The servlet path is the path section that directly corresponds to the mapping that activated this request. This path starts with a / character.
The path info is the part of the request path that is not part of the context path or the servlet path.
(n.) The list of URLs for the robot to process. When the robot starts, the URL pool consists of the starting points, but the pool is quickly augmented with any resources found during enumeration.
(uniform resource name) (n.) A unique identifier that identifies an entity but doesn't tell where it is located. A system can use a URN to look up an entity locally before trying to find it on the web. It also allows the web location to change, while still allowing the entity to be found.
(n.) A specific end-user task or set of tasks performed by a distributed enterprise application, and used as a basis for designing, testing, and measuring the performance of the application.
(1) (n.) A person or service which uses an application. Programmatically, a user consists of a user name, password, and set of attributes that enables an application to recognize a user.
(2) (n.) An individual (or application program) identity that has been authenticated. A user can have a set of roles associated with that identity, which entitles the user to access all resources protected by those roles. See also principal, group, and role.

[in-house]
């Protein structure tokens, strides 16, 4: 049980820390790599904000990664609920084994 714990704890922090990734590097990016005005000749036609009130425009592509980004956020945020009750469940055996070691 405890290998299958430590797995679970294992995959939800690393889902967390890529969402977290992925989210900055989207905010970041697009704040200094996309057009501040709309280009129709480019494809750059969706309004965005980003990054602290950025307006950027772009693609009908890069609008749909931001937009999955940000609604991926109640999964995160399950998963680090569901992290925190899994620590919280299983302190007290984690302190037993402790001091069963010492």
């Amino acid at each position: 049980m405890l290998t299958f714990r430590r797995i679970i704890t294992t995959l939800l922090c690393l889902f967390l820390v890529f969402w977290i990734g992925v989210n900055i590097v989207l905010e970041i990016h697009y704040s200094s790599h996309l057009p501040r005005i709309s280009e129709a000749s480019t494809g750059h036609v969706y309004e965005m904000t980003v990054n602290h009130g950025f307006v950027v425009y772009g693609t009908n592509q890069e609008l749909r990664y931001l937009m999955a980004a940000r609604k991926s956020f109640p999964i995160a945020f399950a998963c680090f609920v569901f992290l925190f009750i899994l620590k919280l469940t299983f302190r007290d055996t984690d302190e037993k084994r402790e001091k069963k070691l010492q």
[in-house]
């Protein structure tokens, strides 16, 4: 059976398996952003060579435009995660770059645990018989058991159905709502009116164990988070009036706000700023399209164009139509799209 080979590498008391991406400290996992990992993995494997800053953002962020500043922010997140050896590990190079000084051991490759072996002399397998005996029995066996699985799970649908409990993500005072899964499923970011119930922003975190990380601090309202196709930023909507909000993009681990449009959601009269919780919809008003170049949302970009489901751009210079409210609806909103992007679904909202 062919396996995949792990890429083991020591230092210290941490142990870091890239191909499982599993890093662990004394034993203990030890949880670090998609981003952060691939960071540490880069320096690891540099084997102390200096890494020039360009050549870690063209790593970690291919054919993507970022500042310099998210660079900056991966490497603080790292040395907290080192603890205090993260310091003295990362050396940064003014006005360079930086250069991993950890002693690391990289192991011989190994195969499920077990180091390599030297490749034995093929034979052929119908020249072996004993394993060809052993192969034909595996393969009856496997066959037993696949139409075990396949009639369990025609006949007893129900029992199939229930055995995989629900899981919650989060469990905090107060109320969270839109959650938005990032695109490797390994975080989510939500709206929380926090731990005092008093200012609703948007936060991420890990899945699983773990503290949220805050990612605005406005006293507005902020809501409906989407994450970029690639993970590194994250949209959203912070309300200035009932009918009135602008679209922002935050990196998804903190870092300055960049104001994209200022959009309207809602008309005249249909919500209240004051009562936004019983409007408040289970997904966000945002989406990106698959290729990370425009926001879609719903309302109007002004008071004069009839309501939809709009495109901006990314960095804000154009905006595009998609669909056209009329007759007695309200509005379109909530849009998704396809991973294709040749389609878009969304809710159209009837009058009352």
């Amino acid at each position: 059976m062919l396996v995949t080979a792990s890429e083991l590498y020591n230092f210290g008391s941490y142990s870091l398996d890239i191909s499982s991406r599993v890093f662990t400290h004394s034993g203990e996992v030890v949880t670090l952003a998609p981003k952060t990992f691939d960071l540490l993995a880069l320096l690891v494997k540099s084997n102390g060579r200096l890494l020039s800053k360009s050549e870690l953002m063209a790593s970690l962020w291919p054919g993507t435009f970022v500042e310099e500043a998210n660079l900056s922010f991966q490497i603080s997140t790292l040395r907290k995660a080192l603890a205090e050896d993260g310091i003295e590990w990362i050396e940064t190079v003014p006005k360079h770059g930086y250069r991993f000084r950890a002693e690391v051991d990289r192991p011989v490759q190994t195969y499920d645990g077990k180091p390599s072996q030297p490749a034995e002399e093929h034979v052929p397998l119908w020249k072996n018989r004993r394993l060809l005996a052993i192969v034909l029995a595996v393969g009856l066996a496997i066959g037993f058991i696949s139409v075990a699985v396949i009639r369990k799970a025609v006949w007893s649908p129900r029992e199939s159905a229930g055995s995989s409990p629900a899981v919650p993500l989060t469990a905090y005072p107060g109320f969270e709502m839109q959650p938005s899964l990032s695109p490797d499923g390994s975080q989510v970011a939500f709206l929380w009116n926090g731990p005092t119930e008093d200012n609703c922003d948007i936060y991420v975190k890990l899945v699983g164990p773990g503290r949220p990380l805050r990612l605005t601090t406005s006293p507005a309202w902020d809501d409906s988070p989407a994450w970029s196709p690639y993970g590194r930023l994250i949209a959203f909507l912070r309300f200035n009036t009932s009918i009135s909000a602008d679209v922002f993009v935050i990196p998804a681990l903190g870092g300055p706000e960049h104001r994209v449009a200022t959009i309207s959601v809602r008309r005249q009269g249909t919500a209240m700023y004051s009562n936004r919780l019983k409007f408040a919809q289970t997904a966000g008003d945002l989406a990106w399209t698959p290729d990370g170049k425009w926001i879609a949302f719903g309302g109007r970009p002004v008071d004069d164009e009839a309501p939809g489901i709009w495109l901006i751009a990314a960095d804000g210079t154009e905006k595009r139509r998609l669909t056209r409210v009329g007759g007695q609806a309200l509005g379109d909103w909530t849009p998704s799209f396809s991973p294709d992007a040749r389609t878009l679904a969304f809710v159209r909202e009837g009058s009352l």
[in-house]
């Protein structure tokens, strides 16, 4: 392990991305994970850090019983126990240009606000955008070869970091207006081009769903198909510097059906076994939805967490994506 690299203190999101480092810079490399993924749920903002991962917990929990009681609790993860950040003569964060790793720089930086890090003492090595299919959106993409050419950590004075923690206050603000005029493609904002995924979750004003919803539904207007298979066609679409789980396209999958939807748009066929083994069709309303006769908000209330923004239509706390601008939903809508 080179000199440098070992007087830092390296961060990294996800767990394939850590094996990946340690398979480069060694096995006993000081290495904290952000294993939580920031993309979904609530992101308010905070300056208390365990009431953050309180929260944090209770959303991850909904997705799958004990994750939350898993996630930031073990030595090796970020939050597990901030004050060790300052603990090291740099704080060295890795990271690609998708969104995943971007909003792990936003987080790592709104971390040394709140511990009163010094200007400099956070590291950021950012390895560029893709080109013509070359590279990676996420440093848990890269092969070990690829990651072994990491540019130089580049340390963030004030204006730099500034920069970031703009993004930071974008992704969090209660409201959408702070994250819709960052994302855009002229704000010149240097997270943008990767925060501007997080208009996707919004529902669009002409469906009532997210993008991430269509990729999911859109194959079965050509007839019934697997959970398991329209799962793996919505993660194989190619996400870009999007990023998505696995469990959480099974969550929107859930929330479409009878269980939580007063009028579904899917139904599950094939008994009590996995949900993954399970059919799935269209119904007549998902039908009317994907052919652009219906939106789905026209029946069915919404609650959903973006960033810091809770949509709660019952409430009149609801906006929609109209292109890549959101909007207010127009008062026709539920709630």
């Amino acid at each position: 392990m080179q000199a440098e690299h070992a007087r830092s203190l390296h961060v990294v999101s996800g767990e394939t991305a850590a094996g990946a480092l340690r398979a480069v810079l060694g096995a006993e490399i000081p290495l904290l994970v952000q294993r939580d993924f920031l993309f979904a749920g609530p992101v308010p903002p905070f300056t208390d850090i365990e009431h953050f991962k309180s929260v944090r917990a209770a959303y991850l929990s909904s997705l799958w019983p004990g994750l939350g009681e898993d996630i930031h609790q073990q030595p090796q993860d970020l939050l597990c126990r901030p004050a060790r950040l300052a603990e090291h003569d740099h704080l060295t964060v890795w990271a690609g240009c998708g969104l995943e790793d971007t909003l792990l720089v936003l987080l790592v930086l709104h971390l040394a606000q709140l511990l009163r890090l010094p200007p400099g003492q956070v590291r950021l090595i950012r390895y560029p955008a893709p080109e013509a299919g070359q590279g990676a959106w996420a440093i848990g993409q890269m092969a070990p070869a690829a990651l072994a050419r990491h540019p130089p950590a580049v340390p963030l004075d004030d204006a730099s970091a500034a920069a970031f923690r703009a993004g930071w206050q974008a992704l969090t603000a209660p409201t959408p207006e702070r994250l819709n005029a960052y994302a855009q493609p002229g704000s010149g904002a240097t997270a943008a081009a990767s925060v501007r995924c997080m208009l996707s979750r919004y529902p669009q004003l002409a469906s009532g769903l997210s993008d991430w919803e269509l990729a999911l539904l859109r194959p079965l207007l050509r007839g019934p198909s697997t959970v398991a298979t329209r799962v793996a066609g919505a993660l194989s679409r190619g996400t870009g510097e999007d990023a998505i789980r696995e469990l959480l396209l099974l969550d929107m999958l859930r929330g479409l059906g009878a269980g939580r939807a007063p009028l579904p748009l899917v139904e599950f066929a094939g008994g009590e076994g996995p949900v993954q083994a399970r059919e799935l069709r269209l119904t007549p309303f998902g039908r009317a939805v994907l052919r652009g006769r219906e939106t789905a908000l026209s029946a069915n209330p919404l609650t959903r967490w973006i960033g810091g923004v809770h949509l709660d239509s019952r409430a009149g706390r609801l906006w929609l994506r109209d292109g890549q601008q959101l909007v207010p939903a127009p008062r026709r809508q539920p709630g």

(n.) An account for accessing a server maintained as an entry on a directory server.
(n.) For Portal Server Mobile Access, a property that refers to the HTPP user-agent header. The user-agent header is often unique to a particular mobile device and can be used to detect and retrieve data for a client type.
(n.) The client component, such as NetscapeTM Communicator, that allows users to create, send, and receive mail messages. Also known as UA.
(n.) Indicates how data between a client and a web container should be protected. The protection can be the prevention of tampering with the data or prevention of eavesdropping on the data.
(n.) Fields that describe information about each user, required and optional. Examples are distinguished name, full name, title, telephone number, pager number, login name, password, home directory, and so on. Also known as user profile.
(n.) A user’s email mailboxes.
(n.) The group to which the user of a Message Queue client belongs for purposes of authorizing access to Message Queue message server resources, such as connections and destinations.
(n.) A Directory Server that maintains information about users and groups in an organization.
(n.) The amount of space configured by the system administrator that is allocated to a user for email messages.
(n.) The process by which services are made available to end users or by which end users are provided with access to services. Provisioning involves identity, policy, and user account management activities, such as creating an account in a directory for each end user and populating the account with the user-specific information needed by various services.
(n.) A series of user application interactions that are tracked by the server. Sessions maintain user state, persistent objects, and identity authentication.